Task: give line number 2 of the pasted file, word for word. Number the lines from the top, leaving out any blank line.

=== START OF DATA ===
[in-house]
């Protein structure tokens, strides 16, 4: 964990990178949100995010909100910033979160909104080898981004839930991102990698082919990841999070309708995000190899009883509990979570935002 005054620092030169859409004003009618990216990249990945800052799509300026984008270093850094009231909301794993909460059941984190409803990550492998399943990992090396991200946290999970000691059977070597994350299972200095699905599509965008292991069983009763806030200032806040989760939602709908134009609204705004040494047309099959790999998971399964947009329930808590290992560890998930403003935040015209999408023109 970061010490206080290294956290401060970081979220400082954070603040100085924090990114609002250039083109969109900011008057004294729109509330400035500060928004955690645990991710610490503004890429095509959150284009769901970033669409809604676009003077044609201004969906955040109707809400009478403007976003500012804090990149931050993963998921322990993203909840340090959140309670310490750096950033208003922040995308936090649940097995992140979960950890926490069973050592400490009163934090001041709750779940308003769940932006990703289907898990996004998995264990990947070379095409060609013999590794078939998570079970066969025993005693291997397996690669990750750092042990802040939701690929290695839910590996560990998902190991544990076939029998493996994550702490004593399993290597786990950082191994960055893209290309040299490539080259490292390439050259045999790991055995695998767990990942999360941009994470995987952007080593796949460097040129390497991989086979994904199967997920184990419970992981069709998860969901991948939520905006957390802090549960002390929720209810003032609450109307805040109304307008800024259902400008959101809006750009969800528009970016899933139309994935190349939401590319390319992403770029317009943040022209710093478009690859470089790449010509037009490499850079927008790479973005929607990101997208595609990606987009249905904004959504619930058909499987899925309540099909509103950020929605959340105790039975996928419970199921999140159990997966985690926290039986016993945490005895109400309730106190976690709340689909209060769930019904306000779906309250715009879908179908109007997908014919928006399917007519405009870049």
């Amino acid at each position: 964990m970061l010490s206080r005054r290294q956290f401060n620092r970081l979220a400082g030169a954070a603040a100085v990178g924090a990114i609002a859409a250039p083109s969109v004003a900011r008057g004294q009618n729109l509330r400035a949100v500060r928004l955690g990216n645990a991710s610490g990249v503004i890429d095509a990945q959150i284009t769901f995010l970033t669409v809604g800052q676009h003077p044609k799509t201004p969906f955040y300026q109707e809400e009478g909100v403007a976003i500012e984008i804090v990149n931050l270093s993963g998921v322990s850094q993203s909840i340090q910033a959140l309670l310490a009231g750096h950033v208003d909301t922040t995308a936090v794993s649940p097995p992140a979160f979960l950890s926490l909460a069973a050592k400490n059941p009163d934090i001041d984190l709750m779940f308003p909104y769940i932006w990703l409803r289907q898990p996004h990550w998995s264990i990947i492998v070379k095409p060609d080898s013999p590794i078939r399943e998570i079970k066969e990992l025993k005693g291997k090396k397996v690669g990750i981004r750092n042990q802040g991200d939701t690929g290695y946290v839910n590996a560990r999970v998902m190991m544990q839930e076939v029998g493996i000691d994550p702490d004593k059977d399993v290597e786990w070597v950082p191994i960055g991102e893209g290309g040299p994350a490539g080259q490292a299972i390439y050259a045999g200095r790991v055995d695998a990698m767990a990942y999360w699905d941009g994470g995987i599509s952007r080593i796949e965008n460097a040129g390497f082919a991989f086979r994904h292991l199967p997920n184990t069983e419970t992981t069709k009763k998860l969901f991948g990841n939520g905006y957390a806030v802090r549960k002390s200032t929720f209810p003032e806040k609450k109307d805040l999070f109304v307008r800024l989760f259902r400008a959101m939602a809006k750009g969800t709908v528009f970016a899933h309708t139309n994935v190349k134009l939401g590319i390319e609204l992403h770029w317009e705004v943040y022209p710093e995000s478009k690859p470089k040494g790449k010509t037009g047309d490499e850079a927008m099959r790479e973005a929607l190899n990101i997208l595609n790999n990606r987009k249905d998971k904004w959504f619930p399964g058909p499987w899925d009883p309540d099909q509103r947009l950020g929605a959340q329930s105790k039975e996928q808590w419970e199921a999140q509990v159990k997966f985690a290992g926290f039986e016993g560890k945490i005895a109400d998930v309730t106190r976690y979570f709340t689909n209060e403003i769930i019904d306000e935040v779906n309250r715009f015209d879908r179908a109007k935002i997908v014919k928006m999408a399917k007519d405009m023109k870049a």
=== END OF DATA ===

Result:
């Protein structure tokens, strides 16, 4: 964990990178949100995010909100910033979160909104080898981004839930991102990698082919990841999070309708995000190899009883509990979570935002 005054620092030169859409004003009618990216990249990945800052799509300026984008270093850094009231909301794993909460059941984190409803990550492998399943990992090396991200946290999970000691059977070597994350299972200095699905599509965008292991069983009763806030200032806040989760939602709908134009609204705004040494047309099959790999998971399964947009329930808590290992560890998930403003935040015209999408023109 970061010490206080290294956290401060970081979220400082954070603040100085924090990114609002250039083109969109900011008057004294729109509330400035500060928004955690645990991710610490503004890429095509959150284009769901970033669409809604676009003077044609201004969906955040109707809400009478403007976003500012804090990149931050993963998921322990993203909840340090959140309670310490750096950033208003922040995308936090649940097995992140979960950890926490069973050592400490009163934090001041709750779940308003769940932006990703289907898990996004998995264990990947070379095409060609013999590794078939998570079970066969025993005693291997397996690669990750750092042990802040939701690929290695839910590996560990998902190991544990076939029998493996994550702490004593399993290597786990950082191994960055893209290309040299490539080259490292390439050259045999790991055995695998767990990942999360941009994470995987952007080593796949460097040129390497991989086979994904199967997920184990419970992981069709998860969901991948939520905006957390802090549960002390929720209810003032609450109307805040109304307008800024259902400008959101809006750009969800528009970016899933139309994935190349939401590319390319992403770029317009943040022209710093478009690859470089790449010509037009490499850079927008790479973005929607990101997208595609990606987009249905904004959504619930058909499987899925309540099909509103950020929605959340105790039975996928419970199921999140159990997966985690926290039986016993945490005895109400309730106190976690709340689909209060769930019904306000779906309250715009879908179908109007997908014919928006399917007519405009870049």